Wednesday September 12, 2012
A foreign language requirement in an unlikely program is giving students a leg up in an increasingly global world.
To give graduates an edge in the growing job market for engineers with the skills and perspectives for success in a global context, the University of Dayton has created the Global Manufacturing Systems Engineering Technology program.
"We wanted to come up with a way that when our students graduate they are ready to take on international assignments for companies," said Sean Falkowski, an associate professor of engineering technology who helped develop the program.
"The U.S. needs to make sure students have international experience and cultural awareness so they are more prepared to work in international settings. This hopefully will encourage foreign companies or engineering jobs that are international in nature to relocate to the U.S."
Students in the University of Dayton program must fulfill a foreign language requirement and complete a study-abroad experience, international service-learning experience or internship with an international company or division of a company.
Zach Dillon, a junior engineering student who is studying Italian, said he felt he missed a great deal when someone translated for him.
"I felt that I was closed off in a silo. I had to speak basic English, and I felt it degraded the quality of conversations," said Dillon, who studied in Germany this summer. "Knowing the language allows you to have a real conversation. It opens a lot of doors. It's really important."
Matt Engardio, a senior engineering student who also studied in Germany, said it was helpful to experience international engineering in practice. He saw how German engineers worked with Swiss and Austrian counterparts.
"Go talk with any employer running a global manufacturing outfit, which is pretty much everyone. Most U.S. firms work with companies outside the country," Engardio said. "A foreign language is an extremely useful tool. I don't see any negatives."
University of Dayton engineering students now have an unparalleled, hands-on opportunity to increase their global skills in one of the fastest-growing innovation centers in the world, where a third of the world's Fortune 500 companies have a presence.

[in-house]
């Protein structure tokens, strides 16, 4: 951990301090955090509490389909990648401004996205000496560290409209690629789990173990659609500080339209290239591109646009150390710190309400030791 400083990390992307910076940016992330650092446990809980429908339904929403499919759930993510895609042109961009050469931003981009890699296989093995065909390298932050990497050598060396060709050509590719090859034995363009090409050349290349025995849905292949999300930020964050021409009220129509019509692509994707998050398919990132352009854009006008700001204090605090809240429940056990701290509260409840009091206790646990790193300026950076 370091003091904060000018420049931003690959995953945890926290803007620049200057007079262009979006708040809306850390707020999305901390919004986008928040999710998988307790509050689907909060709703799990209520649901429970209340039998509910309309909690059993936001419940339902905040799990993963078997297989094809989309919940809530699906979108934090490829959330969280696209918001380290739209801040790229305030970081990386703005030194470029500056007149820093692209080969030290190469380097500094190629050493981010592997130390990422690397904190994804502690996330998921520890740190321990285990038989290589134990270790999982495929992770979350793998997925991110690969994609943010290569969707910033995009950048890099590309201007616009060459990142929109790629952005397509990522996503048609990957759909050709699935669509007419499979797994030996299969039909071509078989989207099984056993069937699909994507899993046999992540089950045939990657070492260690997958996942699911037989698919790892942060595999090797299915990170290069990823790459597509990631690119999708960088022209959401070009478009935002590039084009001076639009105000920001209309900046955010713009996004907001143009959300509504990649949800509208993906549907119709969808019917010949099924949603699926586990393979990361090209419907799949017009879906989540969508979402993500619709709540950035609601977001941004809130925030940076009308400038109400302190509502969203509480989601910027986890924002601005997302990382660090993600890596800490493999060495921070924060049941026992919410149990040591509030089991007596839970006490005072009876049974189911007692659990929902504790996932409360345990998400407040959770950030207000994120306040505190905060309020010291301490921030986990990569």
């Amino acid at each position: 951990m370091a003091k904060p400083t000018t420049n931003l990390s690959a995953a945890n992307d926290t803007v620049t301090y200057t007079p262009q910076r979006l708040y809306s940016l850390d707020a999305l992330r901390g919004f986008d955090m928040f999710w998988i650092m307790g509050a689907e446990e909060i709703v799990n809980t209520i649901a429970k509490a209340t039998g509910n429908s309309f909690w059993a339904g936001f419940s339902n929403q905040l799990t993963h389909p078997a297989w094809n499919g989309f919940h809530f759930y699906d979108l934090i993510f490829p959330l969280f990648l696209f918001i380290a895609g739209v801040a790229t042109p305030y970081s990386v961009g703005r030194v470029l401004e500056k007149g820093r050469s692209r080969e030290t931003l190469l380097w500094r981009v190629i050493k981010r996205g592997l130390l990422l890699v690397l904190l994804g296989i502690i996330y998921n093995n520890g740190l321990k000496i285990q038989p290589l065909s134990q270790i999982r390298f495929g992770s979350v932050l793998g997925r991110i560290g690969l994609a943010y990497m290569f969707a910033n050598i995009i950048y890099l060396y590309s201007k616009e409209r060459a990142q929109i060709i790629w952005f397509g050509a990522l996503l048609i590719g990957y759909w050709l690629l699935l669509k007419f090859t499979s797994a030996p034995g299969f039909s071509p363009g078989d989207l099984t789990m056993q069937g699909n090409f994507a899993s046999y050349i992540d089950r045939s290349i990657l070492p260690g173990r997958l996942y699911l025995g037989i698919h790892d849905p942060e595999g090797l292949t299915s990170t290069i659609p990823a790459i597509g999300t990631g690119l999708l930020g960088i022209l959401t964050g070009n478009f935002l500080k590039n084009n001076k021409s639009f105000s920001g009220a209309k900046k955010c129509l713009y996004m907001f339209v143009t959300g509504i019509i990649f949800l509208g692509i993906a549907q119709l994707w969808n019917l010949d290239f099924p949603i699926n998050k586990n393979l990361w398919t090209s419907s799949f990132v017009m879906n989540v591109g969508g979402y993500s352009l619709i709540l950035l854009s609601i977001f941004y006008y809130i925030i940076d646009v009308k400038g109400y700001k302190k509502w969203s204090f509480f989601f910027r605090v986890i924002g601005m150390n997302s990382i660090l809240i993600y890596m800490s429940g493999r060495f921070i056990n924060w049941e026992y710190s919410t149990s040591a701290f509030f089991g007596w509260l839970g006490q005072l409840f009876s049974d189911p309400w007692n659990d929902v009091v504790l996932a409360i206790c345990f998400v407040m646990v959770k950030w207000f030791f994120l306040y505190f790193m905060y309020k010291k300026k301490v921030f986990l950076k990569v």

The University of Dayton China Institute recently opened a five-story, 68,000-square-foot building for classrooms, laboratories and project space in the Suzhou Industrial Park, located about 75 miles east of Shanghai.
Students will have the opportunity to work with engineers and scientists to collaborate with Fortune 500 companies in the park, secure venture capital and bring technology to the market. Faculty and student exchanges are also envisioned along with graduate education and certificate programs.
"It's about providing our students with international opportunities few campuses can offer," University of Dayton President Daniel J. Curran said.
The University of Dayton China Institute will open the door to co-op and internship opportunities in China for University of Dayton students and provide a pipeline for recruiting Chinese students.
"Students need a greater understanding of China to succeed in the global economy," said Joseph Saliba, University of Dayton provost. "The University of Dayton China Institute will help prepare a new generation of students to be leaders in a world without traditional boundaries. They will be skilled at bringing diverse perspectives to problems and will be comfortable in adapting rapidly to change."
Other universities are part of this trend -- the University of Wisconsin offers a certificate in international engineering and the University of Michigan has a global leadership honors program.
And the American Society for Engineering Education and the International Federation of Engineering Education Societies are surveying stakeholders about the importance of certain traits in global engineers.
Preliminary results from the survey released in 2011 reported nearly three-quarters of the respondents said it was important for engineering grads to demonstrate an understanding of political, social and economic perspectives. Fifty-eight percent said an international/global perspective is important; and a third said it's important to be fluent in at least two languages.
For more information, contact Shawn Robinson, associate director of media relations, at 937-229-3391 or email@example.com.
A group of engineering students in the Global Manufacturing Engineering Systems program tour a Volkswagen facility in Wolfsburg, Germany.